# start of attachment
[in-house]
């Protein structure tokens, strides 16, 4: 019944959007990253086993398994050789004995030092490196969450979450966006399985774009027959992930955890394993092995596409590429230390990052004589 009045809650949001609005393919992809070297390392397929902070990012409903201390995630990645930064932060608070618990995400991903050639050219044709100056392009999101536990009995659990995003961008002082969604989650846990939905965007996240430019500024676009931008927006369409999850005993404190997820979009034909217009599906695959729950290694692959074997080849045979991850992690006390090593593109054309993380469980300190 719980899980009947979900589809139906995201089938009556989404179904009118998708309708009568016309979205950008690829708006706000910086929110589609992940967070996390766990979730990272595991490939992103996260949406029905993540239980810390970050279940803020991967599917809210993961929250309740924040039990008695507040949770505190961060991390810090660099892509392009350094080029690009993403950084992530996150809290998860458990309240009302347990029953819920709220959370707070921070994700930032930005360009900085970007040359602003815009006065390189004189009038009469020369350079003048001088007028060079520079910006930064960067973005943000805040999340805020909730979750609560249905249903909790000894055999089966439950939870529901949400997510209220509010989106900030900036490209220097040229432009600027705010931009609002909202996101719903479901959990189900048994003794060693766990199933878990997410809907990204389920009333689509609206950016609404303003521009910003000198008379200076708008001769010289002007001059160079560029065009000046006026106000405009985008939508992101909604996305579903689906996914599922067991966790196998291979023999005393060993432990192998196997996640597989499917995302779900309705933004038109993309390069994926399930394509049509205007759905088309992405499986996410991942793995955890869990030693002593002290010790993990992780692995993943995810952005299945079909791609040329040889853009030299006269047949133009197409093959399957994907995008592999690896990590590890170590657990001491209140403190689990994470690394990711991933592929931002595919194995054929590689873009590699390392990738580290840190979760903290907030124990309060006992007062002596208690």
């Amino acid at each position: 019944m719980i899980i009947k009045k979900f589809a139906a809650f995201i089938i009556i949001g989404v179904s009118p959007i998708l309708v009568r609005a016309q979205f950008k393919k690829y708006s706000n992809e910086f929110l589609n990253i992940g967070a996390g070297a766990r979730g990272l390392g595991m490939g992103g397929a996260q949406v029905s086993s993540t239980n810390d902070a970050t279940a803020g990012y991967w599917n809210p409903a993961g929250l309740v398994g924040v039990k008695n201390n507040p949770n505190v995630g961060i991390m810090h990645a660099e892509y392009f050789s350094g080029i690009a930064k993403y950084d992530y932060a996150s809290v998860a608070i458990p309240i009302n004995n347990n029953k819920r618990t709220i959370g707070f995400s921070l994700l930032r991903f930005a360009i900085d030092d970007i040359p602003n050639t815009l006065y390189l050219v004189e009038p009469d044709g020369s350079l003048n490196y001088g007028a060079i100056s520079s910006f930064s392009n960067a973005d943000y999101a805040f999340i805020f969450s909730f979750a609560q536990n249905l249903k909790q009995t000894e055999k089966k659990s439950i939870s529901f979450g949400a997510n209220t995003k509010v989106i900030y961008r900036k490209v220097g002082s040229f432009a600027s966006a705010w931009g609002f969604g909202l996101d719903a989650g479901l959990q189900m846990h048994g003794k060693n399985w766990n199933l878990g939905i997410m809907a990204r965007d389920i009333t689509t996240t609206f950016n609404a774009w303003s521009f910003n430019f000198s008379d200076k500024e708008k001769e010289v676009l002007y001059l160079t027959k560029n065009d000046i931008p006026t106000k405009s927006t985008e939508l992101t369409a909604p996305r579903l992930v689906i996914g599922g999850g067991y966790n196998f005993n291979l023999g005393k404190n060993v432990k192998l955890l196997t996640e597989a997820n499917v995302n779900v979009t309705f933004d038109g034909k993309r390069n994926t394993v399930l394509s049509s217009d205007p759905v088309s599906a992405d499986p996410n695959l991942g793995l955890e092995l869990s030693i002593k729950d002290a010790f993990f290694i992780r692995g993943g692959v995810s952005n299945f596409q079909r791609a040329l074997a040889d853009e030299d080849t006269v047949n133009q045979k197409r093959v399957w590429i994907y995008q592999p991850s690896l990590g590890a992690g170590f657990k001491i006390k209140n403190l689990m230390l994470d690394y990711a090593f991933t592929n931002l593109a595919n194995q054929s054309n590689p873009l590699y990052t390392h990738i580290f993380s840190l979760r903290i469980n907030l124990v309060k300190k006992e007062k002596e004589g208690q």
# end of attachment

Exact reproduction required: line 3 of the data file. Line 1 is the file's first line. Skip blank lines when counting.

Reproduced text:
């Amino acid at each position: 019944m719980i899980i009947k009045k979900f589809a139906a809650f995201i089938i009556i949001g989404v179904s009118p959007i998708l309708v009568r609005a016309q979205f950008k393919k690829y708006s706000n992809e910086f929110l589609n990253i992940g967070a996390g070297a766990r979730g990272l390392g595991m490939g992103g397929a996260q949406v029905s086993s993540t239980n810390d902070a970050t279940a803020g990012y991967w599917n809210p409903a993961g929250l309740v398994g924040v039990k008695n201390n507040p949770n505190v995630g961060i991390m810090h990645a660099e892509y392009f050789s350094g080029i690009a930064k993403y950084d992530y932060a996150s809290v998860a608070i458990p309240i009302n004995n347990n029953k819920r618990t709220i959370g707070f995400s921070l994700l930032r991903f930005a360009i900085d030092d970007i040359p602003n050639t815009l006065y390189l050219v004189e009038p009469d044709g020369s350079l003048n490196y001088g007028a060079i100056s520079s910006f930064s392009n960067a973005d943000y999101a805040f999340i805020f969450s909730f979750a609560q536990n249905l249903k909790q009995t000894e055999k089966k659990s439950i939870s529901f979450g949400a997510n209220t995003k509010v989106i900030y961008r900036k490209v220097g002082s040229f432009a600027s966006a705010w931009g609002f969604g909202l996101d719903a989650g479901l959990q189900m846990h048994g003794k060693n399985w766990n199933l878990g939905i997410m809907a990204r965007d389920i009333t689509t996240t609206f950016n609404a774009w303003s521009f910003n430019f000198s008379d200076k500024e708008k001769e010289v676009l002007y001059l160079t027959k560029n065009d000046i931008p006026t106000k405009s927006t985008e939508l992101t369409a909604p996305r579903l992930v689906i996914g599922g999850g067991y966790n196998f005993n291979l023999g005393k404190n060993v432990k192998l955890l196997t996640e597989a997820n499917v995302n779900v979009t309705f933004d038109g034909k993309r390069n994926t394993v399930l394509s049509s217009d205007p759905v088309s599906a992405d499986p996410n695959l991942g793995l955890e092995l869990s030693i002593k729950d002290a010790f993990f290694i992780r692995g993943g692959v995810s952005n299945f596409q079909r791609a040329l074997a040889d853009e030299d080849t006269v047949n133009q045979k197409r093959v399957w590429i994907y995008q592999p991850s690896l990590g590890a992690g170590f657990k001491i006390k209140n403190l689990m230390l994470d690394y990711a090593f991933t592929n931002l593109a595919n194995q054929s054309n590689p873009l590699y990052t390392h990738i580290f993380s840190l979760r903290i469980n907030l124990v309060k300190k006992e007062k002596e004589g208690q």